The overall feel and progression of the game is also different.  Pro Street console focuses on weekend events.  Pro Street PSP focuses on a campaign mode made up of race tracks and events around each race track. That isn’t to say there isn’t a lot to do, as there are 101 different races/events you can do across the game.  Just know the PSP version was intentionally made to be different from the console version (the PSP version released almost a year after the console version did).

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Progression is in the form of unlocking events and proceeding to doing everything there is to do.  When you first start you select one of a few cheap starting cars and you can jump into a number of events at a few of the game’s race tracks.  You race to gain money and reputation.  Leveling up rep unlocks new cars and events while money is used for buying new cars and upgrading current cars.

For those that like modding cars there are upgrades to purchase, but nothing extremely extensive.  You have your mods for Engine, Nitrous, Chassis, Handling, and other basic functions.  You won’t get anything near as extensive as the mods you get in Need for Speed 2015, but there’s enough that you can spend time working towards your upgrades after you buy a car instead of having to do special difficult races for upgrades like in the Most Wanted reboot.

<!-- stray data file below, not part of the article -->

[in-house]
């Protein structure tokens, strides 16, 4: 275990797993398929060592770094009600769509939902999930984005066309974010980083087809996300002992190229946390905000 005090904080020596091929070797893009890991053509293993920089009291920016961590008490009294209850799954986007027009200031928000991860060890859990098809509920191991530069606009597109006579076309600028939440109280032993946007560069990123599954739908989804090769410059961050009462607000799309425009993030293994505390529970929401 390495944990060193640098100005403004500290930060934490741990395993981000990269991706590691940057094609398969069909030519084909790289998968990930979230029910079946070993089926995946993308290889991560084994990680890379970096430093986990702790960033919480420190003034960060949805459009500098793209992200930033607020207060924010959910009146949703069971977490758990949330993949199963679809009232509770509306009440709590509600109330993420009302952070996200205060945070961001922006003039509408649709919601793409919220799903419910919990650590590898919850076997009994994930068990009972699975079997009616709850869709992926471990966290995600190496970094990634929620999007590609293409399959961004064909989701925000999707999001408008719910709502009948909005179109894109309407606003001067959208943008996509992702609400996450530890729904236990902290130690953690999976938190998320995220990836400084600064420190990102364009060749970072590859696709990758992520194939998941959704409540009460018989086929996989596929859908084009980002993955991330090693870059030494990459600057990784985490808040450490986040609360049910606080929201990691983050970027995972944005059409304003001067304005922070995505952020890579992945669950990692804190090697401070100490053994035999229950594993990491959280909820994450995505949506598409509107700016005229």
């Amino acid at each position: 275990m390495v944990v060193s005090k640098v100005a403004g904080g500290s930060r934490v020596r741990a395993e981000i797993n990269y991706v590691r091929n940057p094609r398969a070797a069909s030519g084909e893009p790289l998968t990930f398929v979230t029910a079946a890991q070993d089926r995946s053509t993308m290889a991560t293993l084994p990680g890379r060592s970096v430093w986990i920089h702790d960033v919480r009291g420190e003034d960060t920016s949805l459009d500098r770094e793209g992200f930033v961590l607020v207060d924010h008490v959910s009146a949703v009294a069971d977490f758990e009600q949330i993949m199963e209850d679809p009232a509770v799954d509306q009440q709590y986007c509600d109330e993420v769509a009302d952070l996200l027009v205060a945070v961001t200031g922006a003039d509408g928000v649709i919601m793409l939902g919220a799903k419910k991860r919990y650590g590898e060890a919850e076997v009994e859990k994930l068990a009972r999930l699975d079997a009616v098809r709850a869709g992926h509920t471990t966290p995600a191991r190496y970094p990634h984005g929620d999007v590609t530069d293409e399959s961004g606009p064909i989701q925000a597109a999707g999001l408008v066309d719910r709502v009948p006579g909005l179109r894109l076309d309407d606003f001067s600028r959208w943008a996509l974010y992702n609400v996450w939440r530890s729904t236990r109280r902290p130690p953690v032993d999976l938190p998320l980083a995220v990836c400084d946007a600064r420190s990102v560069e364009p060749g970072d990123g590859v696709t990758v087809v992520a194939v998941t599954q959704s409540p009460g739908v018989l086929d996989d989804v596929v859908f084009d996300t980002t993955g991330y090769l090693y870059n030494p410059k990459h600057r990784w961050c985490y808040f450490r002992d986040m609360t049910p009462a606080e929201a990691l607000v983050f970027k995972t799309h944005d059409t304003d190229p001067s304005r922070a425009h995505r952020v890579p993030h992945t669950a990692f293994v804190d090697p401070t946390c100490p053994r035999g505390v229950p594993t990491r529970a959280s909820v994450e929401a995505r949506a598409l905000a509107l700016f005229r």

With doing and re-doing events in mind, the Driving Persona feature encourages you to go through each race with each driving style.  You go in with Full Assist and win and the game will reward you and ask if you want to re-do the race on the next style.  I find this a good feature, allowing you to get a feel for the race and then do it three times for three times the reward, not to mention learning the race track for the next event in that location.

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Speaking of Events, you have a lot of event types, some of which are not in the console version.  You have your standard Circuit Races, but you also have Gate and Lap Knockouts, which I find much more exhilarating (every time you pass a checkpoint or do a lap, the person in last place is knocked out of the race and that keeps going until only 1 car remains).  These are also, given the arcade aspect, closed races.  You and your opponents and that’s it.  No cops.  No random traffic.  People who dislike the antagonistic AI in the new Need for Speed may find ProStreet PSP a nice change of pace in that regard.

As far as overall progression, that race, money, level up, race, etc is all there is to it.  You just keep unlocking and racing until everything that can be done is done.  It’s not nearly as “there’s an endless amount of things to do” like open-world racers, but it does have its charm in that simplistic menu system and jumping straight into races instead of looking around for them.